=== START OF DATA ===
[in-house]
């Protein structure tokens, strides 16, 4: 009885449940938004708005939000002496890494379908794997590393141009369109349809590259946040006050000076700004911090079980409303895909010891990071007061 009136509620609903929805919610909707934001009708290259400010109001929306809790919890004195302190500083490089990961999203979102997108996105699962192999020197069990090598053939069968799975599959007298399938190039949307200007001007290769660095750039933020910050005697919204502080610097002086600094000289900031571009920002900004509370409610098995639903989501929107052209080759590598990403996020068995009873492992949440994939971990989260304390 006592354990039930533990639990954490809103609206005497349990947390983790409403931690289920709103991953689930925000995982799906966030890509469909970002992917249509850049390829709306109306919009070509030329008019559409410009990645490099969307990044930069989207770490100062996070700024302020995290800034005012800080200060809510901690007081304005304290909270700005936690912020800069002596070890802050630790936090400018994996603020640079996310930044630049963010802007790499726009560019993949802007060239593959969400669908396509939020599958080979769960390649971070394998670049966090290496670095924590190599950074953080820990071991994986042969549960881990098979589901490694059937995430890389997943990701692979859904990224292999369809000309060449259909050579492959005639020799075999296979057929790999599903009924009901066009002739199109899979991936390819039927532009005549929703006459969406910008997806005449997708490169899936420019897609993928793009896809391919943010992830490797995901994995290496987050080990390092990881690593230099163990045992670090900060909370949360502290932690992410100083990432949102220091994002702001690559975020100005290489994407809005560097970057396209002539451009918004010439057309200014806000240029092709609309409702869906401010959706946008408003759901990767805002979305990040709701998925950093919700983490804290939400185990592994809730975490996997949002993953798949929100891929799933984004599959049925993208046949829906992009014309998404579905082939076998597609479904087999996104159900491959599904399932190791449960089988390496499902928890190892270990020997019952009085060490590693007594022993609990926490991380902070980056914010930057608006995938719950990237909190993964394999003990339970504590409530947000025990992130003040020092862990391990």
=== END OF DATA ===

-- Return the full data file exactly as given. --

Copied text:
[in-house]
């Protein structure tokens, strides 16, 4: 009885449940938004708005939000002496890494379908794997590393141009369109349809590259946040006050000076700004911090079980409303895909010891990071007061 009136509620609903929805919610909707934001009708290259400010109001929306809790919890004195302190500083490089990961999203979102997108996105699962192999020197069990090598053939069968799975599959007298399938190039949307200007001007290769660095750039933020910050005697919204502080610097002086600094000289900031571009920002900004509370409610098995639903989501929107052209080759590598990403996020068995009873492992949440994939971990989260304390 006592354990039930533990639990954490809103609206005497349990947390983790409403931690289920709103991953689930925000995982799906966030890509469909970002992917249509850049390829709306109306919009070509030329008019559409410009990645490099969307990044930069989207770490100062996070700024302020995290800034005012800080200060809510901690007081304005304290909270700005936690912020800069002596070890802050630790936090400018994996603020640079996310930044630049963010802007790499726009560019993949802007060239593959969400669908396509939020599958080979769960390649971070394998670049966090290496670095924590190599950074953080820990071991994986042969549960881990098979589901490694059937995430890389997943990701692979859904990224292999369809000309060449259909050579492959005639020799075999296979057929790999599903009924009901066009002739199109899979991936390819039927532009005549929703006459969406910008997806005449997708490169899936420019897609993928793009896809391919943010992830490797995901994995290496987050080990390092990881690593230099163990045992670090900060909370949360502290932690992410100083990432949102220091994002702001690559975020100005290489994407809005560097970057396209002539451009918004010439057309200014806000240029092709609309409702869906401010959706946008408003759901990767805002979305990040709701998925950093919700983490804290939400185990592994809730975490996997949002993953798949929100891929799933984004599959049925993208046949829906992009014309998404579905082939076998597609479904087999996104159900491959599904399932190791449960089988390496499902928890190892270990020997019952009085060490590693007594022993609990926490991380902070980056914010930057608006995938719950990237909190993964394999003990339970504590409530947000025990992130003040020092862990391990």